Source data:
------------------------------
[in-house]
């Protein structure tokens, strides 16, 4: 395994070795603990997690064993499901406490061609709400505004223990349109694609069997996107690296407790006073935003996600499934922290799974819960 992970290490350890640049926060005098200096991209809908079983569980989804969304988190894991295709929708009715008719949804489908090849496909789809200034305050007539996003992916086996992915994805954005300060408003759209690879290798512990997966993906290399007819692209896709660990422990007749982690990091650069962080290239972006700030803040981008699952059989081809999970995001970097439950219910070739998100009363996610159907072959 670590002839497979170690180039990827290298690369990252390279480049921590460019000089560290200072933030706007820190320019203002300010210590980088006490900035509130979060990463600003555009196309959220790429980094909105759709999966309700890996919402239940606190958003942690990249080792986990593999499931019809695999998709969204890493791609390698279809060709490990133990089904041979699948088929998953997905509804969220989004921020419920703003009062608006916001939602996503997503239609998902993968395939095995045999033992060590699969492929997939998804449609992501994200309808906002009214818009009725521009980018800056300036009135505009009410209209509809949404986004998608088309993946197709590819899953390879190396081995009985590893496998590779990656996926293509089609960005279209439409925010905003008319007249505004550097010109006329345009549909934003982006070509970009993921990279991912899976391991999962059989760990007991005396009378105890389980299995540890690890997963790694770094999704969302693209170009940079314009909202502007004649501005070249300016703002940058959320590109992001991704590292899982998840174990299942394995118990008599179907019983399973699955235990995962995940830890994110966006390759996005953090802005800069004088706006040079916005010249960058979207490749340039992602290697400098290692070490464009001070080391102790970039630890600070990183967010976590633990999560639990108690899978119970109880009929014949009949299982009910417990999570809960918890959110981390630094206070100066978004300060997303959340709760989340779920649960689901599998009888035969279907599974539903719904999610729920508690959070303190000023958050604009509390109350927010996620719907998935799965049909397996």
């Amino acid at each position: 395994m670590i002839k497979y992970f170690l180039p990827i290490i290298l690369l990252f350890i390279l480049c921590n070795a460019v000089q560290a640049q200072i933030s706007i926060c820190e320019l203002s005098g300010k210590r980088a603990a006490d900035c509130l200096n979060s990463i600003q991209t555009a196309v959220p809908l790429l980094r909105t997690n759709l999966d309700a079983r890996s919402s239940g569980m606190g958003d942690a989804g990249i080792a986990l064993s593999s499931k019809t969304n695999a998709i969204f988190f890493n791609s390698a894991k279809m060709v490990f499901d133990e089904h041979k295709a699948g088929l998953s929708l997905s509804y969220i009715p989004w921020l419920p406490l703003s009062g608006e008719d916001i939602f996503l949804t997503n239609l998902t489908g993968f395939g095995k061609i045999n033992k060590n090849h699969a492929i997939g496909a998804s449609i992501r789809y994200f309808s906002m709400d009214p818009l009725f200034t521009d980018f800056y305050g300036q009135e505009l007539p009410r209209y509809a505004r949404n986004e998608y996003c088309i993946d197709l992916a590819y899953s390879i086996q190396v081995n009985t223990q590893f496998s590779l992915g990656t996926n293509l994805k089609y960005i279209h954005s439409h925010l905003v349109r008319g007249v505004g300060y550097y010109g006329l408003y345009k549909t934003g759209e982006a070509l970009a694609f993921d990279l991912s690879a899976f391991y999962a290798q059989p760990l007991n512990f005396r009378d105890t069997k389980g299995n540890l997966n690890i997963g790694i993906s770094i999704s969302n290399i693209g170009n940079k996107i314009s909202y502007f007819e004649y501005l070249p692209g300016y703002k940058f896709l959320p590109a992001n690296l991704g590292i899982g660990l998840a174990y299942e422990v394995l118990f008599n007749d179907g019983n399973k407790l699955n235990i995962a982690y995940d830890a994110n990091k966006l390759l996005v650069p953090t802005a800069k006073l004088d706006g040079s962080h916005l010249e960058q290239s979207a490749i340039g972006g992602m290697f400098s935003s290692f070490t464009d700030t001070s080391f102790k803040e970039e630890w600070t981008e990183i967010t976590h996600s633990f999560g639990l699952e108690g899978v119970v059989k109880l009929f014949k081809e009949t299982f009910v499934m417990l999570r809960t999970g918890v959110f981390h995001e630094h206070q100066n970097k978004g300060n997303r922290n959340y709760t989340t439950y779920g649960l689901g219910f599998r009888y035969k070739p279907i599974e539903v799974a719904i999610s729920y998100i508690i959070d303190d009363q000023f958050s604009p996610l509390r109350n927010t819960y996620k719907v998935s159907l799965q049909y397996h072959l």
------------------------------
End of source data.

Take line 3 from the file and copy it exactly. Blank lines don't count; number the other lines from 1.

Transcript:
């Amino acid at each position: 395994m670590i002839k497979y992970f170690l180039p990827i290490i290298l690369l990252f350890i390279l480049c921590n070795a460019v000089q560290a640049q200072i933030s706007i926060c820190e320019l203002s005098g300010k210590r980088a603990a006490d900035c509130l200096n979060s990463i600003q991209t555009a196309v959220p809908l790429l980094r909105t997690n759709l999966d309700a079983r890996s919402s239940g569980m606190g958003d942690a989804g990249i080792a986990l064993s593999s499931k019809t969304n695999a998709i969204f988190f890493n791609s390698a894991k279809m060709v490990f499901d133990e089904h041979k295709a699948g088929l998953s929708l997905s509804y969220i009715p989004w921020l419920p406490l703003s009062g608006e008719d916001i939602f996503l949804t997503n239609l998902t489908g993968f395939g095995k061609i045999n033992k060590n090849h699969a492929i997939g496909a998804s449609i992501r789809y994200f309808s906002m709400d009214p818009l009725f200034t521009d980018f800056y305050g300036q009135e505009l007539p009410r209209y509809a505004r949404n986004e998608y996003c088309i993946d197709l992916a590819y899953s390879i086996q190396v081995n009985t223990q590893f496998s590779l992915g990656t996926n293509l994805k089609y960005i279209h954005s439409h925010l905003v349109r008319g007249v505004g300060y550097y010109g006329l408003y345009k549909t934003g759209e982006a070509l970009a694609f993921d990279l991912s690879a899976f391991y999962a290798q059989p760990l007991n512990f005396r009378d105890t069997k389980g299995n540890l997966n690890i997963g790694i993906s770094i999704s969302n290399i693209g170009n940079k996107i314009s909202y502007f007819e004649y501005l070249p692209g300016y703002k940058f896709l959320p590109a992001n690296l991704g590292i899982g660990l998840a174990y299942e422990v394995l118990f008599n007749d179907g019983n399973k407790l699955n235990i995962a982690y995940d830890a994110n990091k966006l390759l996005v650069p953090t802005a800069k006073l004088d706006g040079s962080h916005l010249e960058q290239s979207a490749i340039g972006g992602m290697f400098s935003s290692f070490t464009d700030t001070s080391f102790k803040e970039e630890w600070t981008e990183i967010t976590h996600s633990f999560g639990l699952e108690g899978v119970v059989k109880l009929f014949k081809e009949t299982f009910v499934m417990l999570r809960t999970g918890v959110f981390h995001e630094h206070q100066n970097k978004g300060n997303r922290n959340y709760t989340t439950y779920g649960l689901g219910f599998r009888y035969k070739p279907i599974e539903v799974a719904i999610s729920y998100i508690i959070d303190d009363q000023f958050s604009p996610l509390r109350n927010t819960y996620k719907v998935s159907l799965q049909y397996h072959l």